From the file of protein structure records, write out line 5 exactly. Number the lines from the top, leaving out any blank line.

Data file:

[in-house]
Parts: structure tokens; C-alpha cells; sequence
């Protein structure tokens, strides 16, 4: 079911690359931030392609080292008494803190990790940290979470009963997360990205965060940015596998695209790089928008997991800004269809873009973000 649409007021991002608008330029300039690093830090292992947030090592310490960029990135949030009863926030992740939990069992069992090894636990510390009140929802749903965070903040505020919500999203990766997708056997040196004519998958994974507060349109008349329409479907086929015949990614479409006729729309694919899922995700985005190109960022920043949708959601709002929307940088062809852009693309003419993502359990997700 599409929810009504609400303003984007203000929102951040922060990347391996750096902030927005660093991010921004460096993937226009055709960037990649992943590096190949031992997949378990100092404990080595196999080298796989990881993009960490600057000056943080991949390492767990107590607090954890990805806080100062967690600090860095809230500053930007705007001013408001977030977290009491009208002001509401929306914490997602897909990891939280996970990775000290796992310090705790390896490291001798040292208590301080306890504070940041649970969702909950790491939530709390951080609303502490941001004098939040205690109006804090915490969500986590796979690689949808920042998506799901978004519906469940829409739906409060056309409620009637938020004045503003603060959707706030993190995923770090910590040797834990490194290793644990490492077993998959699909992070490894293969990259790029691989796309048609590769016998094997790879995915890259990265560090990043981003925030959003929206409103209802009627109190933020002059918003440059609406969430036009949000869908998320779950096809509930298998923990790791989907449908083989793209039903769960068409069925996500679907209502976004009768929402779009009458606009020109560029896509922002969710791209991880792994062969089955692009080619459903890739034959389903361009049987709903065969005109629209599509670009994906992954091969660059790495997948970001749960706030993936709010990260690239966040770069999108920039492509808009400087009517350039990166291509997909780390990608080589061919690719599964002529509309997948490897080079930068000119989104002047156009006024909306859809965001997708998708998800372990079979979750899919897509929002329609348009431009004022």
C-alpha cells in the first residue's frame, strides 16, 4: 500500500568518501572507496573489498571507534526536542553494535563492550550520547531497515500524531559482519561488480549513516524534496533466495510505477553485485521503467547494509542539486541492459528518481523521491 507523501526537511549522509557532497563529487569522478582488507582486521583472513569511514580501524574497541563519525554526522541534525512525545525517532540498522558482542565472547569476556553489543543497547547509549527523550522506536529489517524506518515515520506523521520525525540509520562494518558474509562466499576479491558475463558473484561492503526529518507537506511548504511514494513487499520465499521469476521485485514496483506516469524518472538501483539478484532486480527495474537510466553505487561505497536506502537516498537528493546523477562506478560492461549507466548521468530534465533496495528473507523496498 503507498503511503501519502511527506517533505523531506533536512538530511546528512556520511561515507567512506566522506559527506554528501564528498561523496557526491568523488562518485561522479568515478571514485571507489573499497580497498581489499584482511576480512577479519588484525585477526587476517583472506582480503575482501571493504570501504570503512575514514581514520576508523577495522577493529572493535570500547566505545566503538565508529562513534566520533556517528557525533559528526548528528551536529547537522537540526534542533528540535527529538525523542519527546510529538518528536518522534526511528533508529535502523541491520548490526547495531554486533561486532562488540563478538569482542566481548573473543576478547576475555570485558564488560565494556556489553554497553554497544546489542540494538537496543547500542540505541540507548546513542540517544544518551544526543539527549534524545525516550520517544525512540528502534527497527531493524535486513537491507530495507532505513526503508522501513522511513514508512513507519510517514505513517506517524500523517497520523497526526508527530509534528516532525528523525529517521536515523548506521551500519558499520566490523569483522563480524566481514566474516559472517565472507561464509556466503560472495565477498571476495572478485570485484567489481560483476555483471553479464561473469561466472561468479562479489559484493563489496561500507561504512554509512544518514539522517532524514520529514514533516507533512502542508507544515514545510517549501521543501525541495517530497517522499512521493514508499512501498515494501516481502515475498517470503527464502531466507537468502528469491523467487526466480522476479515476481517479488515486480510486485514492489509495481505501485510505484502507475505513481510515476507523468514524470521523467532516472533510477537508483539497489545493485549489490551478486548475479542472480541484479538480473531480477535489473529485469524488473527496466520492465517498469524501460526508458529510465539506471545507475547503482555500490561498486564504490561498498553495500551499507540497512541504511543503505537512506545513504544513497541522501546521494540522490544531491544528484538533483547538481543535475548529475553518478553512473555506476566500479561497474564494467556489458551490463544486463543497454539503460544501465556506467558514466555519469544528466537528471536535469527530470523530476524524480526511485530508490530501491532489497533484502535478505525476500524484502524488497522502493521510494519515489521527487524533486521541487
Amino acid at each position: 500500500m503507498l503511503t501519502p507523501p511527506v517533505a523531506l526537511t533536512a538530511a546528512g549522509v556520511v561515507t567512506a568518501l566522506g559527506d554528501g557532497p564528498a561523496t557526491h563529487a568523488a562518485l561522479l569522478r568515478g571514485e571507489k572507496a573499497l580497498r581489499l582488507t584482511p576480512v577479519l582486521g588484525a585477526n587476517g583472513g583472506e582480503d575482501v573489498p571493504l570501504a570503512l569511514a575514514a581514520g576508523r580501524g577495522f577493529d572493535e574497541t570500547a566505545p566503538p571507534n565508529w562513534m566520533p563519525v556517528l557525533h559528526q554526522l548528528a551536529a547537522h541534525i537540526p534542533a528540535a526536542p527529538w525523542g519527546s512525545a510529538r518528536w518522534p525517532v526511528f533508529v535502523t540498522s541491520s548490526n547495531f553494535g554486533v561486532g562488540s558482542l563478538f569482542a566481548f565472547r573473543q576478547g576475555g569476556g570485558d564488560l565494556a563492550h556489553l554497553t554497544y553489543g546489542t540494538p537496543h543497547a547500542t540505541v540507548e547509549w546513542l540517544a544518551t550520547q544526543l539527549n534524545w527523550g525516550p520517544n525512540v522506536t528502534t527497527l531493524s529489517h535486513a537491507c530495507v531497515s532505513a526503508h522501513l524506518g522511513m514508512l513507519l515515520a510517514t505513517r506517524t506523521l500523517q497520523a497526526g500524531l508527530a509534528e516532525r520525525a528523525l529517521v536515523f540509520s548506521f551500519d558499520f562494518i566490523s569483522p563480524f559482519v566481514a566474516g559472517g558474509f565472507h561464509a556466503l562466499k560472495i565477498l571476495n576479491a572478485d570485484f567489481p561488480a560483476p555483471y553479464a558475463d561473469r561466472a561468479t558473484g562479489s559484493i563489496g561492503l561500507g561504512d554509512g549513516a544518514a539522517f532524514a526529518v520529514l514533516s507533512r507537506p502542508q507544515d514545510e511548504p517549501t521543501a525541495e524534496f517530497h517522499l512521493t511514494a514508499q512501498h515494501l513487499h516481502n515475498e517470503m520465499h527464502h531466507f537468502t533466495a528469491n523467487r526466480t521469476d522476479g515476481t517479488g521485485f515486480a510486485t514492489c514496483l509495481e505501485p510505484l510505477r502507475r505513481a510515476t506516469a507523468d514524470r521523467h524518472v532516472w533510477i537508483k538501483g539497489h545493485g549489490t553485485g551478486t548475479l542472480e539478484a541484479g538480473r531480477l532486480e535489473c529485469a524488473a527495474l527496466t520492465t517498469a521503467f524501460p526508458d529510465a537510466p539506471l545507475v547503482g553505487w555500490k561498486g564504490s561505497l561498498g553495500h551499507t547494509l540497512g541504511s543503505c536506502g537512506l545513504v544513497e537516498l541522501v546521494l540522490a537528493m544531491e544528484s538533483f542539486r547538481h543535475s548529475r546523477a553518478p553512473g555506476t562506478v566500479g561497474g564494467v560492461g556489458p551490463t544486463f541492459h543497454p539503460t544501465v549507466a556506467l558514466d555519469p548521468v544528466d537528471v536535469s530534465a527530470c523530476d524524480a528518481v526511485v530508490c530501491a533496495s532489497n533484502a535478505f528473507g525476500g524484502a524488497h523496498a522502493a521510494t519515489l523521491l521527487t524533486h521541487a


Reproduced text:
Amino acid at each position: 500500500m503507498l503511503t501519502p507523501p511527506v517533505a523531506l526537511t533536512a538530511a546528512g549522509v556520511v561515507t567512506a568518501l566522506g559527506d554528501g557532497p564528498a561523496t557526491h563529487a568523488a562518485l561522479l569522478r568515478g571514485e571507489k572507496a573499497l580497498r581489499l582488507t584482511p576480512v577479519l582486521g588484525a585477526n587476517g583472513g583472506e582480503d575482501v573489498p571493504l570501504a570503512l569511514a575514514a581514520g576508523r580501524g577495522f577493529d572493535e574497541t570500547a566505545p566503538p571507534n565508529w562513534m566520533p563519525v556517528l557525533h559528526q554526522l548528528a551536529a547537522h541534525i537540526p534542533a528540535a526536542p527529538w525523542g519527546s512525545a510529538r518528536w518522534p525517532v526511528f533508529v535502523t540498522s541491520s548490526n547495531f553494535g554486533v561486532g562488540s558482542l563478538f569482542a566481548f565472547r573473543q576478547g576475555g569476556g570485558d564488560l565494556a563492550h556489553l554497553t554497544y553489543g546489542t540494538p537496543h543497547a547500542t540505541v540507548e547509549w546513542l540517544a544518551t550520547q544526543l539527549n534524545w527523550g525516550p520517544n525512540v522506536t528502534t527497527l531493524s529489517h535486513a537491507c530495507v531497515s532505513a526503508h522501513l524506518g522511513m514508512l513507519l515515520a510517514t505513517r506517524t506523521l500523517q497520523a497526526g500524531l508527530a509534528e516532525r520525525a528523525l529517521v536515523f540509520s548506521f551500519d558499520f562494518i566490523s569483522p563480524f559482519v566481514a566474516g559472517g558474509f565472507h561464509a556466503l562466499k560472495i565477498l571476495n576479491a572478485d570485484f567489481p561488480a560483476p555483471y553479464a558475463d561473469r561466472a561468479t558473484g562479489s559484493i563489496g561492503l561500507g561504512d554509512g549513516a544518514a539522517f532524514a526529518v520529514l514533516s507533512r507537506p502542508q507544515d514545510e511548504p517549501t521543501a525541495e524534496f517530497h517522499l512521493t511514494a514508499q512501498h515494501l513487499h516481502n515475498e517470503m520465499h527464502h531466507f537468502t533466495a528469491n523467487r526466480t521469476d522476479g515476481t517479488g521485485f515486480a510486485t514492489c514496483l509495481e505501485p510505484l510505477r502507475r505513481a510515476t506516469a507523468d514524470r521523467h524518472v532516472w533510477i537508483k538501483g539497489h545493485g549489490t553485485g551478486t548475479l542472480e539478484a541484479g538480473r531480477l532486480e535489473c529485469a524488473a527495474l527496466t520492465t517498469a521503467f524501460p526508458d529510465a537510466p539506471l545507475v547503482g553505487w555500490k561498486g564504490s561505497l561498498g553495500h551499507t547494509l540497512g541504511s543503505c536506502g537512506l545513504v544513497e537516498l541522501v546521494l540522490a537528493m544531491e544528484s538533483f542539486r547538481h543535475s548529475r546523477a553518478p553512473g555506476t562506478v566500479g561497474g564494467v560492461g556489458p551490463t544486463f541492459h543497454p539503460t544501465v549507466a556506467l558514466d555519469p548521468v544528466d537528471v536535469s530534465a527530470c523530476d524524480a528518481v526511485v530508490c530501491a533496495s532489497n533484502a535478505f528473507g525476500g524484502a524488497h523496498a522502493a521510494t519515489l523521491l521527487t524533486h521541487a